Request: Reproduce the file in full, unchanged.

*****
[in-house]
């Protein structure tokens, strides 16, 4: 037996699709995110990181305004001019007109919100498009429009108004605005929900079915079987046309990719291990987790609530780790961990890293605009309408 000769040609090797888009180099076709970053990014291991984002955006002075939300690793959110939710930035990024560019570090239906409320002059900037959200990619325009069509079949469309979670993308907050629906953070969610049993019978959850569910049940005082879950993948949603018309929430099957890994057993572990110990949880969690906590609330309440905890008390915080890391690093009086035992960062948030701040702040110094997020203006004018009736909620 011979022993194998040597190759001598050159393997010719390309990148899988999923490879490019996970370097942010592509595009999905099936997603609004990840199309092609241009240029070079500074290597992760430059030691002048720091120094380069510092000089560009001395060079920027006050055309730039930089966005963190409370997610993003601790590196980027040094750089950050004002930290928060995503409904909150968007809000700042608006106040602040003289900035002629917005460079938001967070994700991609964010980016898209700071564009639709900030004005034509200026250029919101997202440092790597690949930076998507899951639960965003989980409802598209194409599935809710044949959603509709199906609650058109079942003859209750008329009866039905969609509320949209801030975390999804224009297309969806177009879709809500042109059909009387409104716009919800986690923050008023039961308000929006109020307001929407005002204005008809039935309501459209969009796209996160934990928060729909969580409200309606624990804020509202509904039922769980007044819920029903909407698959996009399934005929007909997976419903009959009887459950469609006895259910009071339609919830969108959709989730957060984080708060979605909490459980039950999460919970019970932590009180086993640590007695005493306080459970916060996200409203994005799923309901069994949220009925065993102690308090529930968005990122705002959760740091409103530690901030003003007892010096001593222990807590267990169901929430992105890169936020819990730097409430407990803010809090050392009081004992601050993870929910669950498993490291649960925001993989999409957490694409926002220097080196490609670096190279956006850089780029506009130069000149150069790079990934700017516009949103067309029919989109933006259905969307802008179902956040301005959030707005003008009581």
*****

[in-house]
């Protein structure tokens, strides 16, 4: 037996699709995110990181305004001019007109919100498009429009108004605005929900079915079987046309990719291990987790609530780790961990890293605009309408 000769040609090797888009180099076709970053990014291991984002955006002075939300690793959110939710930035990024560019570090239906409320002059900037959200990619325009069509079949469309979670993308907050629906953070969610049993019978959850569910049940005082879950993948949603018309929430099957890994057993572990110990949880969690906590609330309440905890008390915080890391690093009086035992960062948030701040702040110094997020203006004018009736909620 011979022993194998040597190759001598050159393997010719390309990148899988999923490879490019996970370097942010592509595009999905099936997603609004990840199309092609241009240029070079500074290597992760430059030691002048720091120094380069510092000089560009001395060079920027006050055309730039930089966005963190409370997610993003601790590196980027040094750089950050004002930290928060995503409904909150968007809000700042608006106040602040003289900035002629917005460079938001967070994700991609964010980016898209700071564009639709900030004005034509200026250029919101997202440092790597690949930076998507899951639960965003989980409802598209194409599935809710044949959603509709199906609650058109079942003859209750008329009866039905969609509320949209801030975390999804224009297309969806177009879709809500042109059909009387409104716009919800986690923050008023039961308000929006109020307001929407005002204005008809039935309501459209969009796209996160934990928060729909969580409200309606624990804020509202509904039922769980007044819920029903909407698959996009399934005929007909997976419903009959009887459950469609006895259910009071339609919830969108959709989730957060984080708060979605909490459980039950999460919970019970932590009180086993640590007695005493306080459970916060996200409203994005799923309901069994949220009925065993102690308090529930968005990122705002959760740091409103530690901030003003007892010096001593222990807590267990169901929430992105890169936020819990730097409430407990803010809090050392009081004992601050993870929910669950498993490291649960925001993989999409957490694409926002220097080196490609670096190279956006850089780029506009130069000149150069790079990934700017516009949103067309029919989109933006259905969307802008179902956040301005959030707005003008009581």